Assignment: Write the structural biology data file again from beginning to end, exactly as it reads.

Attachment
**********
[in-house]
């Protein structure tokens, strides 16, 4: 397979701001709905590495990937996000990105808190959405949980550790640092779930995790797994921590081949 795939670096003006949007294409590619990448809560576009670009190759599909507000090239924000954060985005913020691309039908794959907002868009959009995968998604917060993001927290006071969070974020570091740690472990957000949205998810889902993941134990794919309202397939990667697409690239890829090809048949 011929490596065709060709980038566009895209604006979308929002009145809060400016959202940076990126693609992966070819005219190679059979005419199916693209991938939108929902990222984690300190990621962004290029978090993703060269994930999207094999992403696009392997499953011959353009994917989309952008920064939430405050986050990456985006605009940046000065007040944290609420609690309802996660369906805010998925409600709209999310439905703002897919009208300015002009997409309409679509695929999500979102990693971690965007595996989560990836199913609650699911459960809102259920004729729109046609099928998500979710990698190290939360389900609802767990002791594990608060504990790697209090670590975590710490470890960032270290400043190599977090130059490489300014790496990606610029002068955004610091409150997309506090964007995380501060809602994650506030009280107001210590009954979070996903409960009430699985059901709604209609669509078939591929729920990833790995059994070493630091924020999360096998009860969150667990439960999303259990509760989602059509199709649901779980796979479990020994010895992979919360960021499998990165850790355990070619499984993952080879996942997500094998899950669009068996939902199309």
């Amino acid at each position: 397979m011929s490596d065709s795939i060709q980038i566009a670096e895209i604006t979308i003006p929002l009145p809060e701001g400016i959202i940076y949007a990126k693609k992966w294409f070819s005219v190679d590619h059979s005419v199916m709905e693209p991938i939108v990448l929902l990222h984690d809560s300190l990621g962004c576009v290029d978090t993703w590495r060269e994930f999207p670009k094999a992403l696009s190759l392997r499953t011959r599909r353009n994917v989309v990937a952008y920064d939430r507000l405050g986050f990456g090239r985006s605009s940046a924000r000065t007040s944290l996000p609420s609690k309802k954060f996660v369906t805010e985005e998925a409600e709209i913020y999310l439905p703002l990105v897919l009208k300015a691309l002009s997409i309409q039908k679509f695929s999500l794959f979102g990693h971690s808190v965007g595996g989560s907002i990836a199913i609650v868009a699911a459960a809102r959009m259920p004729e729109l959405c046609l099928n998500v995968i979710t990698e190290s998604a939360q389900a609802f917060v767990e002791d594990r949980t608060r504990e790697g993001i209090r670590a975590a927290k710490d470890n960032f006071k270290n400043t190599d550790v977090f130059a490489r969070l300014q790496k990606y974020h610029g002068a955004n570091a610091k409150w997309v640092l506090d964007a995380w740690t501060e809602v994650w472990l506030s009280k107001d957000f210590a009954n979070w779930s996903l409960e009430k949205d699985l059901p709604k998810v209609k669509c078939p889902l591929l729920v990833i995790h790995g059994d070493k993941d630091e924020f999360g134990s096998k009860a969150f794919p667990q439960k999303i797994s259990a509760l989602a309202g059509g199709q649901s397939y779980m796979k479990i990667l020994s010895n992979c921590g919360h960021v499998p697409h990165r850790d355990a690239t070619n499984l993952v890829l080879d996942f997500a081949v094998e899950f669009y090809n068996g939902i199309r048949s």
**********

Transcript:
[in-house]
């Protein structure tokens, strides 16, 4: 397979701001709905590495990937996000990105808190959405949980550790640092779930995790797994921590081949 795939670096003006949007294409590619990448809560576009670009190759599909507000090239924000954060985005913020691309039908794959907002868009959009995968998604917060993001927290006071969070974020570091740690472990957000949205998810889902993941134990794919309202397939990667697409690239890829090809048949 011929490596065709060709980038566009895209604006979308929002009145809060400016959202940076990126693609992966070819005219190679059979005419199916693209991938939108929902990222984690300190990621962004290029978090993703060269994930999207094999992403696009392997499953011959353009994917989309952008920064939430405050986050990456985006605009940046000065007040944290609420609690309802996660369906805010998925409600709209999310439905703002897919009208300015002009997409309409679509695929999500979102990693971690965007595996989560990836199913609650699911459960809102259920004729729109046609099928998500979710990698190290939360389900609802767990002791594990608060504990790697209090670590975590710490470890960032270290400043190599977090130059490489300014790496990606610029002068955004610091409150997309506090964007995380501060809602994650506030009280107001210590009954979070996903409960009430699985059901709604209609669509078939591929729920990833790995059994070493630091924020999360096998009860969150667990439960999303259990509760989602059509199709649901779980796979479990020994010895992979919360960021499998990165850790355990070619499984993952080879996942997500094998899950669009068996939902199309």
């Amino acid at each position: 397979m011929s490596d065709s795939i060709q980038i566009a670096e895209i604006t979308i003006p929002l009145p809060e701001g400016i959202i940076y949007a990126k693609k992966w294409f070819s005219v190679d590619h059979s005419v199916m709905e693209p991938i939108v990448l929902l990222h984690d809560s300190l990621g962004c576009v290029d978090t993703w590495r060269e994930f999207p670009k094999a992403l696009s190759l392997r499953t011959r599909r353009n994917v989309v990937a952008y920064d939430r507000l405050g986050f990456g090239r985006s605009s940046a924000r000065t007040s944290l996000p609420s609690k309802k954060f996660v369906t805010e985005e998925a409600e709209i913020y999310l439905p703002l990105v897919l009208k300015a691309l002009s997409i309409q039908k679509f695929s999500l794959f979102g990693h971690s808190v965007g595996g989560s907002i990836a199913i609650v868009a699911a459960a809102r959009m259920p004729e729109l959405c046609l099928n998500v995968i979710t990698e190290s998604a939360q389900a609802f917060v767990e002791d594990r949980t608060r504990e790697g993001i209090r670590a975590a927290k710490d470890n960032f006071k270290n400043t190599d550790v977090f130059a490489r969070l300014q790496k990606y974020h610029g002068a955004n570091a610091k409150w997309v640092l506090d964007a995380w740690t501060e809602v994650w472990l506030s009280k107001d957000f210590a009954n979070w779930s996903l409960e009430k949205d699985l059901p709604k998810v209609k669509c078939p889902l591929l729920v990833i995790h790995g059994d070493k993941d630091e924020f999360g134990s096998k009860a969150f794919p667990q439960k999303i797994s259990a509760l989602a309202g059509g199709q649901s397939y779980m796979k479990i990667l020994s010895n992979c921590g919360h960021v499998p697409h990165r850790d355990a690239t070619n499984l993952v890829l080879d996942f997500a081949v094998e899950f669009y090809n068996g939902i199309r048949s």